Many claimants seen by Evanston disability lawyers have difficulty talking about the emotional aspects of their disability. Many people feel like emotional problems and mental difficulties are not as serious or “real” as physical problems and do not deserve the same attention. However, we are ruled by our minds and emotional difficulties can have just as severe and debilitating effects as physical ones.

Dealing with Emotional Problems

It is common for people with serious long-term disabilities to develop concurrent emotional problems as well. People start to develop feelings of helplessness and inferiority due to their persistent struggles to maintain a normal and functional life. This can lead to a vicious cycle where the worse the physical pain gets, the more hopeless they feel about it and the less they are inclined to seek treatment or take steps to mitigate their pain. What’s worse, they feel like their emotional difficulties might be viewed as crazy or non-serious and so they don’t talk about them with anyone. When it comes to disability benefits, they might not think emotional problems are relevant at all. But your Evanston disability lawyers can tell you that emotional problems are important to talk about at your disability hearing because they relate directly to how your impairment affects your life and your ability to hold down a job.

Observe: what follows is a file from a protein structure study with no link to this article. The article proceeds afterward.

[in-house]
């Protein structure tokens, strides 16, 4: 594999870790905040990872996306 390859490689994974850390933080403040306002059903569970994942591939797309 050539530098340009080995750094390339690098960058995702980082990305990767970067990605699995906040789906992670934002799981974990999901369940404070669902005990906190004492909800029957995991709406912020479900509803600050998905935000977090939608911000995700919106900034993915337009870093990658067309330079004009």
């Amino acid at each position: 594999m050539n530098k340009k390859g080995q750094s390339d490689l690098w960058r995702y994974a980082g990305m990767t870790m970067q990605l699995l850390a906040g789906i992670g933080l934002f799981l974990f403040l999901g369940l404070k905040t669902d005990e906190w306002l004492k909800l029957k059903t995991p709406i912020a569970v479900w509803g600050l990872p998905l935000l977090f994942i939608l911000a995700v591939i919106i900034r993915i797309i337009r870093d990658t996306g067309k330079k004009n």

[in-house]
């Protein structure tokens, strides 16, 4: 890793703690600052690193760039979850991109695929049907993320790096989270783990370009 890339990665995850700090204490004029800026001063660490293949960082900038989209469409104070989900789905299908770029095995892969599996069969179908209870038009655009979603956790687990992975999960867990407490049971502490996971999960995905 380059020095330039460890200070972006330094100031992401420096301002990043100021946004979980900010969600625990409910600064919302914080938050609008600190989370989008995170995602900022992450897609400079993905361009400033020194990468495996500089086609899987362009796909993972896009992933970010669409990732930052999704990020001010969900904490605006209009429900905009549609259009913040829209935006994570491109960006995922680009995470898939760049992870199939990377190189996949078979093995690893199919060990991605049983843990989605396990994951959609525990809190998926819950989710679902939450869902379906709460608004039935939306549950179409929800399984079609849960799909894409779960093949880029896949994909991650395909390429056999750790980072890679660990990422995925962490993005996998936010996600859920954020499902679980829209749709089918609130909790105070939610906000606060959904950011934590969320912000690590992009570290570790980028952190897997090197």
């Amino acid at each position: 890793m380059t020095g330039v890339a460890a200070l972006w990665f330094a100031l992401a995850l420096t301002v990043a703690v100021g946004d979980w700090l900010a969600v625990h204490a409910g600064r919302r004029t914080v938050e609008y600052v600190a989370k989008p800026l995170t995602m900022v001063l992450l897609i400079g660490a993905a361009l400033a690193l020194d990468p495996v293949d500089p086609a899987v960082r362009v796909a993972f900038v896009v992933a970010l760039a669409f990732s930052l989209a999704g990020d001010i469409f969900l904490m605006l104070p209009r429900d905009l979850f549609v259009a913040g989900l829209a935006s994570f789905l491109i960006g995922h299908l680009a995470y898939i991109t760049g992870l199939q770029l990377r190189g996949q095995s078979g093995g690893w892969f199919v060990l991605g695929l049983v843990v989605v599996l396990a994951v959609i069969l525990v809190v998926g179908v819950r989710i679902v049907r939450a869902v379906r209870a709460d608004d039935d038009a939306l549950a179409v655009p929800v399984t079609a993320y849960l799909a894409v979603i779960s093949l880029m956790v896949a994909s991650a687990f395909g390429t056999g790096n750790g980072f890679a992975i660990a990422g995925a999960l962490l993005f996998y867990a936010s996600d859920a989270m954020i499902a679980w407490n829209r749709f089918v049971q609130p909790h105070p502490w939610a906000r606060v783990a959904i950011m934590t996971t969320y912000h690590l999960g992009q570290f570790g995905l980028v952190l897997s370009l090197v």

Types of Emotional Problems

Emotional problems are not just feelings of sadness. There are other emotional problems that affect the ability to perform work, such as forgetfulness, nervousness, crying spells, and difficulty concentrating. Any of these might be signs of depression. If you have any such symptoms, it is probably worth bringing these up in your testimony to the judge so that you are able to convey the full extent of your impairment. The most direct link between a physical impairment and emotional problems is stress. Stress is a very powerful demotivator and can make otherwise strong-willed people feel helpless. If you feel stressed out at the thought of being criticized by supervisors or doing complex tasks, then your ability to handle stress clearly relates to your ability to perform work and is relevant to bring up.

Contact Evanston Disability Lawyers

For more information on testifying at your disability hearing, contact Evanston disability lawyers today.